Increasing numbers of marine institutes and universities are using fluo equipment to assess the effects of rising ocean temperatures and acidification on coral in addition to other more general coral studies. Fluo diving has even led to discoveries of previously unknown species that were too small to see with white light but shine like beacons in the dark when illuminated with blue light.

It is not well understood why some corals and other sea creatures evolved to fluoresce, but what is known is that some marine organisms — including corals, tunicates, barnacles, sponges, anemones, jellyfish, clams, nudibranchs, cephalopods, shrimp, crabs, worms and fish — produce GFP and mutations of GFP that react when illuminated with a blue light. The vast variety of species that demonstrate this effect suggests that fluorescence is not simply an accidental byproduct of some other evolutionary function but likely serves some currently unknown purpose.

Theories abound as to why these species evolved to fluoresce. One thought is that fluorescence serves as a form of sunblock that can protect corals and other species in shallow water from UV energy; other theories posit fluorescence as a means of intraspecies communication. The evolutionary biology of fluorescence constitutes a thriving area of study in many marine institutes and universities.

To learn more or to purchase fluo dive gear, visit
Still, fluo diving is not only for scientists. If you would like to try fluo diving, the Professional Association of Diving Instructors (PADI) has a Fluorescence Night Diver distinctive specialty course that I wrote, which several dozen certified instructors around the world teach. The course covers the science of fluo diving in much greater detail and specifically emphasizes the safety implications unique to fluo diving.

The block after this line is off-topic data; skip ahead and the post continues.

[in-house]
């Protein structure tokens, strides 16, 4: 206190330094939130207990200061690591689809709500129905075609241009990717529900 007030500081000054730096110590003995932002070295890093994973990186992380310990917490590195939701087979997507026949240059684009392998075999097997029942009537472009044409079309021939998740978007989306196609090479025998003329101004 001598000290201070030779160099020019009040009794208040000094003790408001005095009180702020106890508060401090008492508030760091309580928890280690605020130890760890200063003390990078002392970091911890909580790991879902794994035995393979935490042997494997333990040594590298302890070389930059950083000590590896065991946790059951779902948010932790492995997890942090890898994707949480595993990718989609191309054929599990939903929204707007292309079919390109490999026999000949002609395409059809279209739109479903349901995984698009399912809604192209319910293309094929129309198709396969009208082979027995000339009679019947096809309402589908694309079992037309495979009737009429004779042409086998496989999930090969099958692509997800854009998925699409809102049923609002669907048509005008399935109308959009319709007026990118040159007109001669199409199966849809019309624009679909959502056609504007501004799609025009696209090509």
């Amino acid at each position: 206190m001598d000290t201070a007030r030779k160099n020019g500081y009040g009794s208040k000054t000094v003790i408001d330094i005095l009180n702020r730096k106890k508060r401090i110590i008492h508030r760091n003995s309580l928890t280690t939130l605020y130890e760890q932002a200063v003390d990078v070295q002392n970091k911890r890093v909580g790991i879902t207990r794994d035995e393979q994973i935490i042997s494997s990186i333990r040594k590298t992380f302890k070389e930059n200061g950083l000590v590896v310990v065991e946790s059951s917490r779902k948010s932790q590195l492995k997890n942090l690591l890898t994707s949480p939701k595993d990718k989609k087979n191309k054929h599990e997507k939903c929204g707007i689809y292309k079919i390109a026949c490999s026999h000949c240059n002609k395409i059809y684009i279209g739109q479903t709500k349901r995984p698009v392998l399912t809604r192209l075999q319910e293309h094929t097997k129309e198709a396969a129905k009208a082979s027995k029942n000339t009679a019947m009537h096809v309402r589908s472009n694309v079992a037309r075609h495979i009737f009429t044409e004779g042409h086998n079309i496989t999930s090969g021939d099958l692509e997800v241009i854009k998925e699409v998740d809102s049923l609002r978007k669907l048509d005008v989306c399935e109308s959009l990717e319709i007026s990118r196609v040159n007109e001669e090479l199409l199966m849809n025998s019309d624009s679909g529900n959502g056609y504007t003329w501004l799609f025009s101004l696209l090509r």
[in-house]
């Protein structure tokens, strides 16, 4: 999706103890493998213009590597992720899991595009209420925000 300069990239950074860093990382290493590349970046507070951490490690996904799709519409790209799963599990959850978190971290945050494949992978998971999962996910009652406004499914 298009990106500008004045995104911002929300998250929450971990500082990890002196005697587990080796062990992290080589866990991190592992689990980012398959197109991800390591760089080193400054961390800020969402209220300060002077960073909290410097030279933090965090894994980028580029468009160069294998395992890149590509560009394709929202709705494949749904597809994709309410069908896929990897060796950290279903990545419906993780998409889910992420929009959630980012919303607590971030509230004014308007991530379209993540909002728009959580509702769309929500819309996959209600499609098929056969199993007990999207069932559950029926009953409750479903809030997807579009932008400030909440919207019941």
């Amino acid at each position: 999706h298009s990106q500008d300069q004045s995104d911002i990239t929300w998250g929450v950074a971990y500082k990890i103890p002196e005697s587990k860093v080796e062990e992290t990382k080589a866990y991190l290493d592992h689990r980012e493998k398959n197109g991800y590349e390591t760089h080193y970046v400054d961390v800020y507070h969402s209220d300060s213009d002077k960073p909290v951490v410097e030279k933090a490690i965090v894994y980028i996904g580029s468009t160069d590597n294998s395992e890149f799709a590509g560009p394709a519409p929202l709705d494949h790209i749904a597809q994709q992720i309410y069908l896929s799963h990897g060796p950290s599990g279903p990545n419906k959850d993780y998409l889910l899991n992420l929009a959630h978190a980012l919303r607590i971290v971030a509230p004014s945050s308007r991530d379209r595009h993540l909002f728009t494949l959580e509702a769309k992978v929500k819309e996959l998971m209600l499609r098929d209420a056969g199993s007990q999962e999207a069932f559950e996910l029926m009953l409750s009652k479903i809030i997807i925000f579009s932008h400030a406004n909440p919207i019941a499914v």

If you decide to fluo dive, remember that almost no light remains when you put on your blue barrier filter; the emission light you see is dim and cannot light up the entire reef, and the filter eliminates your only other light source. Therefore, you must exercise excellent buoyancy control and remain constantly aware of your surroundings. If a coral head doesn't fluoresce, you can crash into it, so you should always approach and depart a site using your backup white-light torch and have it handy when you enter an area with little fluo activity. Alternatively, you can always remove your mask filter and see fine — in blue.
The Physics of Fluorescence

The schematic representation of the fluorescence effect demonstrates the mechanism when blue light strikes the protein GFP, which absorbs the blue light's energy. The absorption of the light's energy causes the electrons of the protein's constituent atoms to make a quantum jump from one valence electron shell to a higher shell. The change of energy state then instantly "decays" back to its quiescent resting state. When the decay occurs, the electron gives up, or emits, a photon of light, but at a lower energy and longer wavelength.

In summary, when you illuminate the protein with blue light, it emits back in other colors of the spectrum, including green, yellow, orange and red. The color emitted is determined by how many jumps the electron makes.
Explore More
Read about National Geographic Emerging Explorer David Gruber's studies in bioluminescence and fluorescence, and watch his video of glowing underwater life.

© Alert Diver — Fall 2014